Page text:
Abstract: Despite the worldwide decrease in fertility rates, Sub-Saharan Africa is still an exception, showing an almost non-declining trend over the past 50 years. In a high child mortality context parents might prefer a larger number of children, anticipating the risk of child mortality. This paper tests the short-term impact of an exogenous decrease in child mortality on household fertility. By exploiting positive exogenous weather shocks together with household panel data, I find that abundant rainfall increases child survival in the Nigerian context. Large households are the ones who benefit the most from this, and they are also the ones who respond by decreasing their fertility the most. Conversely, small households only slightly benefit from a decrease in child mortality and they continue to increase their birth rate. For a household with the average number of three children, mortality decreases by 0.013 while fertility increases by 0.046 children. When positive shocks occur, households get on average larger, as more children survive and parents only partially reduce their fertility. Consistent with such partial adjustment, household food security and children's anthropometric measures deteriorate. This matches the predictions of the theoretical framework, which shows that the magnitude of the fertility adjustment depends on the number of children alive at the moment of the shock. The empirical analysis tests this prediction, by using the gender of the first-born as instrument for the initial number of children.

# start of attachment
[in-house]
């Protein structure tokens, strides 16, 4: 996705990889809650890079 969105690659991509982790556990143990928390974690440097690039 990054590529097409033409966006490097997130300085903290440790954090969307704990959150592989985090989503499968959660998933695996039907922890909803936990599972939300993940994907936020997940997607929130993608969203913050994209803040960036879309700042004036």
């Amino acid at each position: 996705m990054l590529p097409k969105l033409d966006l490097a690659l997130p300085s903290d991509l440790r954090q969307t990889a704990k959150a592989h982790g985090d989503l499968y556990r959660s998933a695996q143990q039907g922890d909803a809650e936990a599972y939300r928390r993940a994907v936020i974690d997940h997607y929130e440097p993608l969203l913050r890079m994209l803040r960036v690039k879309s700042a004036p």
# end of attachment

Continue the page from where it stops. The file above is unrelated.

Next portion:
Keywords: Weather shocks,Child mortality,Fertility,Gender bias,Sub-Saharan Africa,Food security